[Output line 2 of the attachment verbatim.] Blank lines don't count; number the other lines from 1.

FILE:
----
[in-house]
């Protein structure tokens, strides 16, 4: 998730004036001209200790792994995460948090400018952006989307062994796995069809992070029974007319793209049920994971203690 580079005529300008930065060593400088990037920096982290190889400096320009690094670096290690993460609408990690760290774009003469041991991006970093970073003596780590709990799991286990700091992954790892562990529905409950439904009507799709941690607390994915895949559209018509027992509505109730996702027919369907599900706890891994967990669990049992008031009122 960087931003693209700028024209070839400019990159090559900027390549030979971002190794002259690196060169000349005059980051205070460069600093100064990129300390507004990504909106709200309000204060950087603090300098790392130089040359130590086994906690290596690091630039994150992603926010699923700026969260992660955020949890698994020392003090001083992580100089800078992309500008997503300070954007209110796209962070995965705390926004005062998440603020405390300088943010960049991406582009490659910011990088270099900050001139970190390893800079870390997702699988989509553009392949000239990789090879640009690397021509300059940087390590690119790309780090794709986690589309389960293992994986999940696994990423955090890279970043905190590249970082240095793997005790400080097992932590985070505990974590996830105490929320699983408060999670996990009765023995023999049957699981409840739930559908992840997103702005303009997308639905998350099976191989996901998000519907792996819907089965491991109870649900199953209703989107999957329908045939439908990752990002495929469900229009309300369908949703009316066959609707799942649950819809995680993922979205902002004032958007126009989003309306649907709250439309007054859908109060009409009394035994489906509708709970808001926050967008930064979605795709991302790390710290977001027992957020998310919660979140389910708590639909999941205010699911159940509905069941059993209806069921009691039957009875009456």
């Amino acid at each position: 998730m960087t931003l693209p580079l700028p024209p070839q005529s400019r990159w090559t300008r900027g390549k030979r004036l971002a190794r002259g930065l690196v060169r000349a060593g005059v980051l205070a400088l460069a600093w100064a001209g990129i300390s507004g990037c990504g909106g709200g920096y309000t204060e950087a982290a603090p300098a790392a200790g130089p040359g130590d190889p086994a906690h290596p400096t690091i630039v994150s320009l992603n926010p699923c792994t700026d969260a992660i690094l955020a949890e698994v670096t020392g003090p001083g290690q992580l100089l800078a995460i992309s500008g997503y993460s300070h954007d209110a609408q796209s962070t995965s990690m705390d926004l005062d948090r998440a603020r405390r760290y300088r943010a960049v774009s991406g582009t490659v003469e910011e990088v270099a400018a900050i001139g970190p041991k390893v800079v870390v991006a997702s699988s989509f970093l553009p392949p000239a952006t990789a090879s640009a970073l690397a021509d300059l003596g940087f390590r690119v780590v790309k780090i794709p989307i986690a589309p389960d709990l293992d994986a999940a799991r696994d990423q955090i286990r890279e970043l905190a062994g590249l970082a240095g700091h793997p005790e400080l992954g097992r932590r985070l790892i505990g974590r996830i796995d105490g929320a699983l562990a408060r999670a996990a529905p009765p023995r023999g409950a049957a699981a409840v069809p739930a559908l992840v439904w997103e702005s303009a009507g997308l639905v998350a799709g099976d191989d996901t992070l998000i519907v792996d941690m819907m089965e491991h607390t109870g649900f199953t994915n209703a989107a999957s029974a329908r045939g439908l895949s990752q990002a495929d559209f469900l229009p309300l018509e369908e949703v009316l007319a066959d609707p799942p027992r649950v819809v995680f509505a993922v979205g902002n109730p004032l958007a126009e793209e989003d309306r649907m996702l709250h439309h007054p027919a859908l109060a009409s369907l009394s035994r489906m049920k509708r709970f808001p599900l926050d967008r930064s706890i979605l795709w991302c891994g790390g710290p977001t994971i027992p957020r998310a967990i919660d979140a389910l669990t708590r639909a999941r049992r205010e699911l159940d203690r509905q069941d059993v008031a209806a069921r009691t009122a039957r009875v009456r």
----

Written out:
């Protein structure tokens, strides 16, 4: 998730004036001209200790792994995460948090400018952006989307062994796995069809992070029974007319793209049920994971203690 580079005529300008930065060593400088990037920096982290190889400096320009690094670096290690993460609408990690760290774009003469041991991006970093970073003596780590709990799991286990700091992954790892562990529905409950439904009507799709941690607390994915895949559209018509027992509505109730996702027919369907599900706890891994967990669990049992008031009122 960087931003693209700028024209070839400019990159090559900027390549030979971002190794002259690196060169000349005059980051205070460069600093100064990129300390507004990504909106709200309000204060950087603090300098790392130089040359130590086994906690290596690091630039994150992603926010699923700026969260992660955020949890698994020392003090001083992580100089800078992309500008997503300070954007209110796209962070995965705390926004005062998440603020405390300088943010960049991406582009490659910011990088270099900050001139970190390893800079870390997702699988989509553009392949000239990789090879640009690397021509300059940087390590690119790309780090794709986690589309389960293992994986999940696994990423955090890279970043905190590249970082240095793997005790400080097992932590985070505990974590996830105490929320699983408060999670996990009765023995023999049957699981409840739930559908992840997103702005303009997308639905998350099976191989996901998000519907792996819907089965491991109870649900199953209703989107999957329908045939439908990752990002495929469900229009309300369908949703009316066959609707799942649950819809995680993922979205902002004032958007126009989003309306649907709250439309007054859908109060009409009394035994489906509708709970808001926050967008930064979605795709991302790390710290977001027992957020998310919660979140389910708590639909999941205010699911159940509905069941059993209806069921009691039957009875009456």